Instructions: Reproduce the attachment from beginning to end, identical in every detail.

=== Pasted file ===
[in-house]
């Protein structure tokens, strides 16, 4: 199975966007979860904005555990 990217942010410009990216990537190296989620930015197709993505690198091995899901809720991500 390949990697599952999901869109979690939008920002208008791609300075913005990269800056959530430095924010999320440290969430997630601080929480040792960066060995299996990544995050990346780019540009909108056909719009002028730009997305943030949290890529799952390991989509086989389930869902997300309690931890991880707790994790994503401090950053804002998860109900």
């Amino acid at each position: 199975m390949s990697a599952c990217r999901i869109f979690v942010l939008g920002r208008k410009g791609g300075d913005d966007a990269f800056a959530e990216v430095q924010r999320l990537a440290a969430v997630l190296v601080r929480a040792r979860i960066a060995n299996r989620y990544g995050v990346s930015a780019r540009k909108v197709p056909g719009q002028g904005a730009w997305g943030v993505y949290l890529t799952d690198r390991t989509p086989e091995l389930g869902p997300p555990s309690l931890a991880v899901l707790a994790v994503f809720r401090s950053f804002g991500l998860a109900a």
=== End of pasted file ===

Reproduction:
[in-house]
């Protein structure tokens, strides 16, 4: 199975966007979860904005555990 990217942010410009990216990537190296989620930015197709993505690198091995899901809720991500 390949990697599952999901869109979690939008920002208008791609300075913005990269800056959530430095924010999320440290969430997630601080929480040792960066060995299996990544995050990346780019540009909108056909719009002028730009997305943030949290890529799952390991989509086989389930869902997300309690931890991880707790994790994503401090950053804002998860109900």
């Amino acid at each position: 199975m390949s990697a599952c990217r999901i869109f979690v942010l939008g920002r208008k410009g791609g300075d913005d966007a990269f800056a959530e990216v430095q924010r999320l990537a440290a969430v997630l190296v601080r929480a040792r979860i960066a060995n299996r989620y990544g995050v990346s930015a780019r540009k909108v197709p056909g719009q002028g904005a730009w997305g943030v993505y949290l890529t799952d690198r390991t989509p086989e091995l389930g869902p997300p555990s309690l931890a991880v899901l707790a994790v994503f809720r401090s950053f804002g991500l998860a109900a």